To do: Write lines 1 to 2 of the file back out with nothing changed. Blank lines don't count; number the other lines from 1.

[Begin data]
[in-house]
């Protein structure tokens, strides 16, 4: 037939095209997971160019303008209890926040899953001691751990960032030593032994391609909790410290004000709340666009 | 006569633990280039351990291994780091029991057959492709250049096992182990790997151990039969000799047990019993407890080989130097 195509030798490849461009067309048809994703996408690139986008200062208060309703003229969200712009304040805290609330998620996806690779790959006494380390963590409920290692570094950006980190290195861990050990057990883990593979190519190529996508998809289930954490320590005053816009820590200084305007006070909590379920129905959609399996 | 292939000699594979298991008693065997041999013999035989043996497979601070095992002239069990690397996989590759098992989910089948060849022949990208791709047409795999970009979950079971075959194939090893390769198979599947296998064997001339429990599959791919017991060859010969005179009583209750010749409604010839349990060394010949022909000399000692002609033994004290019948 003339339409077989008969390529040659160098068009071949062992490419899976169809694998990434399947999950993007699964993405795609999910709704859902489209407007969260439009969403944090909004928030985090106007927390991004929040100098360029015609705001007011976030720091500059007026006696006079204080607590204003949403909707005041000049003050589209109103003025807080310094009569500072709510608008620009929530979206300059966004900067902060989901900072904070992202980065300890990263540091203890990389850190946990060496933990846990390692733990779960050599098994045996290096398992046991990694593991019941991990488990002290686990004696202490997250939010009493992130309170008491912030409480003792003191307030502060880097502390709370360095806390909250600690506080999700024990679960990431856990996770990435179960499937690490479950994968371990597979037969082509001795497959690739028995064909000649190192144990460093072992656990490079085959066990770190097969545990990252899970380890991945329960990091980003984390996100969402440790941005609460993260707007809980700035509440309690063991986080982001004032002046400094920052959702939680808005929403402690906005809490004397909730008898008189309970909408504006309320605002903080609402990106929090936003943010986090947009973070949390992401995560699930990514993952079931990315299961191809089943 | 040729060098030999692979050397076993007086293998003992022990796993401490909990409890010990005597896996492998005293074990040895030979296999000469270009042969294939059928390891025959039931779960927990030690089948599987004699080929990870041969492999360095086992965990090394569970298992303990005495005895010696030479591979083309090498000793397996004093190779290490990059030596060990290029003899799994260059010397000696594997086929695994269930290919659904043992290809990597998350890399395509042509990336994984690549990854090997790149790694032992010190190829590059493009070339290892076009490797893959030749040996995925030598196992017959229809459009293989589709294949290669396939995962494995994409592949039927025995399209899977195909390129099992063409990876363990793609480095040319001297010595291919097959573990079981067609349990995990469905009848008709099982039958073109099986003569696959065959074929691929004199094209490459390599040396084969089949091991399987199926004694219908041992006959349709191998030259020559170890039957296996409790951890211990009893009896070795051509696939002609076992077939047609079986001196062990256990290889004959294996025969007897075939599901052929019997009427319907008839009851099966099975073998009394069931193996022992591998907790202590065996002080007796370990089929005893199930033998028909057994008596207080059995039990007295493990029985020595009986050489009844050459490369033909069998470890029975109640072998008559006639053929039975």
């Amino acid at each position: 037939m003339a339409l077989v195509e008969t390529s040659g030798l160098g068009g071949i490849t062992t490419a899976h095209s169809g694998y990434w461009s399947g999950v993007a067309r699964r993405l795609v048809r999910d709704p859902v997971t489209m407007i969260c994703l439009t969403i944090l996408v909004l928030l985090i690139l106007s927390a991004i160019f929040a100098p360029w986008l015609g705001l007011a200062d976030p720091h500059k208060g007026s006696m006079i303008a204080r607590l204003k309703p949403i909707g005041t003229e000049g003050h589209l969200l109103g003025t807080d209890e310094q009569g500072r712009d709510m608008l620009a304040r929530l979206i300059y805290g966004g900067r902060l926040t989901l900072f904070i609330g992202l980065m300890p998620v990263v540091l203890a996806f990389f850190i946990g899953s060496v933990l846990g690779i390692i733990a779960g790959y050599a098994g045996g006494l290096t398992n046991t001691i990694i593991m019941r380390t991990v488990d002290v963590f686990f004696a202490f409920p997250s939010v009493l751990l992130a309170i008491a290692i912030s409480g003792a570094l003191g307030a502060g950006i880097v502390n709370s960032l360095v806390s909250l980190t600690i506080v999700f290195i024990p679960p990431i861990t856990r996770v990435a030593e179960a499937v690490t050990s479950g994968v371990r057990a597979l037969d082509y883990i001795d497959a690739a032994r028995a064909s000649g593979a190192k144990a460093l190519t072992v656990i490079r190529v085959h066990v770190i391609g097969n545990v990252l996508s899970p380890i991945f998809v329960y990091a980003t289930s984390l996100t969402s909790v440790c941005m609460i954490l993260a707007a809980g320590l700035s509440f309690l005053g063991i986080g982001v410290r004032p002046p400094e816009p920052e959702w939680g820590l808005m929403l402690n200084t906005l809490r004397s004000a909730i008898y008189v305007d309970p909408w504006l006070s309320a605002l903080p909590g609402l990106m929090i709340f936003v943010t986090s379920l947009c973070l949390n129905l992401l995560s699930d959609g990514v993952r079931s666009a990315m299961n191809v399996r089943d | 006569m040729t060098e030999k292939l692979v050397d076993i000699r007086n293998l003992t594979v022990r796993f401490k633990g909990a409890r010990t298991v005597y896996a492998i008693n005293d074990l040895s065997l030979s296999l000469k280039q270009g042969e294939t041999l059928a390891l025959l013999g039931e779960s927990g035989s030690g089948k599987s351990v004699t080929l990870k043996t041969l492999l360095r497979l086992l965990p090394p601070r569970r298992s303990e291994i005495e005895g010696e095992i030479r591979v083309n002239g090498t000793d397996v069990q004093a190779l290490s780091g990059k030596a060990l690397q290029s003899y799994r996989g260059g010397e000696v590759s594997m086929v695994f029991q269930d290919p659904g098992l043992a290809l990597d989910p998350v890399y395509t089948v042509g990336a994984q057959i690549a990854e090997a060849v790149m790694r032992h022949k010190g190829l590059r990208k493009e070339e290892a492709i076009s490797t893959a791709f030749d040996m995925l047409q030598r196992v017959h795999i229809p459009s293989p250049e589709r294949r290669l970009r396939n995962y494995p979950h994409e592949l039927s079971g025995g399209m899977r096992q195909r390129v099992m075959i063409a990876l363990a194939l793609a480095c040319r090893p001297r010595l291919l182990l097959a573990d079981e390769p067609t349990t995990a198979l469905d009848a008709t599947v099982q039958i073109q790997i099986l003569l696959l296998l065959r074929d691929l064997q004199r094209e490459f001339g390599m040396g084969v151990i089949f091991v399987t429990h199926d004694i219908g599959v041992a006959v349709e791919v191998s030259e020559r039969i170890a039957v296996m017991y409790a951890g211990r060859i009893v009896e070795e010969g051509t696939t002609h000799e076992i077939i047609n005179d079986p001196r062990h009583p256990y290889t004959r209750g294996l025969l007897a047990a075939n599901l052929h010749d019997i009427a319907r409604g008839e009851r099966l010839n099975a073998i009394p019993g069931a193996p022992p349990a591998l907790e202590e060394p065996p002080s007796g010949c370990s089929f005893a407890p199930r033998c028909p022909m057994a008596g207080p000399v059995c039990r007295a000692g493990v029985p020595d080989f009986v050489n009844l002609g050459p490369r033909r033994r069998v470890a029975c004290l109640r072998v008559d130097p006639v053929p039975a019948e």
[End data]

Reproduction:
[in-house]
């Protein structure tokens, strides 16, 4: 037939095209997971160019303008209890926040899953001691751990960032030593032994391609909790410290004000709340666009 | 006569633990280039351990291994780091029991057959492709250049096992182990790997151990039969000799047990019993407890080989130097 195509030798490849461009067309048809994703996408690139986008200062208060309703003229969200712009304040805290609330998620996806690779790959006494380390963590409920290692570094950006980190290195861990050990057990883990593979190519190529996508998809289930954490320590005053816009820590200084305007006070909590379920129905959609399996 | 292939000699594979298991008693065997041999013999035989043996497979601070095992002239069990690397996989590759098992989910089948060849022949990208791709047409795999970009979950079971075959194939090893390769198979599947296998064997001339429990599959791919017991060859010969005179009583209750010749409604010839349990060394010949022909000399000692002609033994004290019948 003339339409077989008969390529040659160098068009071949062992490419899976169809694998990434399947999950993007699964993405795609999910709704859902489209407007969260439009969403944090909004928030985090106007927390991004929040100098360029015609705001007011976030720091500059007026006696006079204080607590204003949403909707005041000049003050589209109103003025807080310094009569500072709510608008620009929530979206300059966004900067902060989901900072904070992202980065300890990263540091203890990389850190946990060496933990846990390692733990779960050599098994045996290096398992046991990694593991019941991990488990002290686990004696202490997250939010009493992130309170008491912030409480003792003191307030502060880097502390709370360095806390909250600690506080999700024990679960990431856990996770990435179960499937690490479950994968371990597979037969082509001795497959690739028995064909000649190192144990460093072992656990490079085959066990770190097969545990990252899970380890991945329960990091980003984390996100969402440790941005609460993260707007809980700035509440309690063991986080982001004032002046400094920052959702939680808005929403402690906005809490004397909730008898008189309970909408504006309320605002903080609402990106929090936003943010986090947009973070949390992401995560699930990514993952079931990315299961191809089943 | 040729060098030999692979050397076993007086293998003992022990796993401490909990409890010990005597896996492998005293074990040895030979296999000469270009042969294939059928390891025959039931779960927990030690089948599987004699080929990870041969492999360095086992965990090394569970298992303990005495005895010696030479591979083309090498000793397996004093190779290490990059030596060990290029003899799994260059010397000696594997086929695994269930290919659904043992290809990597998350890399395509042509990336994984690549990854090997790149790694032992010190190829590059493009070339290892076009490797893959030749040996995925030598196992017959229809459009293989589709294949290669396939995962494995994409592949039927025995399209899977195909390129099992063409990876363990793609480095040319001297010595291919097959573990079981067609349990995990469905009848008709099982039958073109099986003569696959065959074929691929004199094209490459390599040396084969089949091991399987199926004694219908041992006959349709191998030259020559170890039957296996409790951890211990009893009896070795051509696939002609076992077939047609079986001196062990256990290889004959294996025969007897075939599901052929019997009427319907008839009851099966099975073998009394069931193996022992591998907790202590065996002080007796370990089929005893199930033998028909057994008596207080059995039990007295493990029985020595009986050489009844050459490369033909069998470890029975109640072998008559006639053929039975």